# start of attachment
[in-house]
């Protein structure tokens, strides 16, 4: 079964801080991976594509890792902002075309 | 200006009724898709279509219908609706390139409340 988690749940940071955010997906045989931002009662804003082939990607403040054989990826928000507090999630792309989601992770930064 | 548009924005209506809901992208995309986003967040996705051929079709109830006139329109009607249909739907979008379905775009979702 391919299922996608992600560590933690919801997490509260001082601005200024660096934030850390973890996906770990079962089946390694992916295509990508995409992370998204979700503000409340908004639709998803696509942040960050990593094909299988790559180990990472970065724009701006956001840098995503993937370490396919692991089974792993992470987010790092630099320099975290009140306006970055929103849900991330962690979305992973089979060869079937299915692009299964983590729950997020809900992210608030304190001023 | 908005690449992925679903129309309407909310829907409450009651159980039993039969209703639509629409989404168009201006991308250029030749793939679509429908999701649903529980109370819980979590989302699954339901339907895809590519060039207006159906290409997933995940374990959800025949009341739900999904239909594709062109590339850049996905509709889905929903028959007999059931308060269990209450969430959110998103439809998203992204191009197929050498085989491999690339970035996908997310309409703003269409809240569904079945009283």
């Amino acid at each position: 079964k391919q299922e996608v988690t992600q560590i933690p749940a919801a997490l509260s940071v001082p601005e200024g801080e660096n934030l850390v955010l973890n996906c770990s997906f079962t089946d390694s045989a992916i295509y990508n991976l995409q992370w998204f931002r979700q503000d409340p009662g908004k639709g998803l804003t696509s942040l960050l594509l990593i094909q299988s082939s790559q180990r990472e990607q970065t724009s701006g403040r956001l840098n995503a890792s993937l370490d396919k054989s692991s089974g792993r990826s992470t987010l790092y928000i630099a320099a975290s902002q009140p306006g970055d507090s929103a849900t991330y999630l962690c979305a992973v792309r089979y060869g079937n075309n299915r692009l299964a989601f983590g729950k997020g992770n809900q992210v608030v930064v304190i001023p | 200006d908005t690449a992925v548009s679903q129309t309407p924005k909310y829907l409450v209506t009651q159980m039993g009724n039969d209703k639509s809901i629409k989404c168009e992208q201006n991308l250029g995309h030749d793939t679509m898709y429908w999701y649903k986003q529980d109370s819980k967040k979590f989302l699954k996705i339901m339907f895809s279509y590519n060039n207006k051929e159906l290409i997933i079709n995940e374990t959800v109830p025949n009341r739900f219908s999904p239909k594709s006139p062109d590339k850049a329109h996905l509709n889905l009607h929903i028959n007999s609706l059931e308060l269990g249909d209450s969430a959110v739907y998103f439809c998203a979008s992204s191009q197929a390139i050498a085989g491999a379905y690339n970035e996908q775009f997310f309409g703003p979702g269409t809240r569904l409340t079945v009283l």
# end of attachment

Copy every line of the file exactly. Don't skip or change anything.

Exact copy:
[in-house]
């Protein structure tokens, strides 16, 4: 079964801080991976594509890792902002075309 | 200006009724898709279509219908609706390139409340 988690749940940071955010997906045989931002009662804003082939990607403040054989990826928000507090999630792309989601992770930064 | 548009924005209506809901992208995309986003967040996705051929079709109830006139329109009607249909739907979008379905775009979702 391919299922996608992600560590933690919801997490509260001082601005200024660096934030850390973890996906770990079962089946390694992916295509990508995409992370998204979700503000409340908004639709998803696509942040960050990593094909299988790559180990990472970065724009701006956001840098995503993937370490396919692991089974792993992470987010790092630099320099975290009140306006970055929103849900991330962690979305992973089979060869079937299915692009299964983590729950997020809900992210608030304190001023 | 908005690449992925679903129309309407909310829907409450009651159980039993039969209703639509629409989404168009201006991308250029030749793939679509429908999701649903529980109370819980979590989302699954339901339907895809590519060039207006159906290409997933995940374990959800025949009341739900999904239909594709062109590339850049996905509709889905929903028959007999059931308060269990209450969430959110998103439809998203992204191009197929050498085989491999690339970035996908997310309409703003269409809240569904079945009283």
């Amino acid at each position: 079964k391919q299922e996608v988690t992600q560590i933690p749940a919801a997490l509260s940071v001082p601005e200024g801080e660096n934030l850390v955010l973890n996906c770990s997906f079962t089946d390694s045989a992916i295509y990508n991976l995409q992370w998204f931002r979700q503000d409340p009662g908004k639709g998803l804003t696509s942040l960050l594509l990593i094909q299988s082939s790559q180990r990472e990607q970065t724009s701006g403040r956001l840098n995503a890792s993937l370490d396919k054989s692991s089974g792993r990826s992470t987010l790092y928000i630099a320099a975290s902002q009140p306006g970055d507090s929103a849900t991330y999630l962690c979305a992973v792309r089979y060869g079937n075309n299915r692009l299964a989601f983590g729950k997020g992770n809900q992210v608030v930064v304190i001023p | 200006d908005t690449a992925v548009s679903q129309t309407p924005k909310y829907l409450v209506t009651q159980m039993g009724n039969d209703k639509s809901i629409k989404c168009e992208q201006n991308l250029g995309h030749d793939t679509m898709y429908w999701y649903k986003q529980d109370s819980k967040k979590f989302l699954k996705i339901m339907f895809s279509y590519n060039n207006k051929e159906l290409i997933i079709n995940e374990t959800v109830p025949n009341r739900f219908s999904p239909k594709s006139p062109d590339k850049a329109h996905l509709n889905l009607h929903i028959n007999s609706l059931e308060l269990g249909d209450s969430a959110v739907y998103f439809c998203a979008s992204s191009q197929a390139i050498a085989g491999a379905y690339n970035e996908q775009f997310f309409g703003p979702g269409t809240r569904l409340t079945v009283l």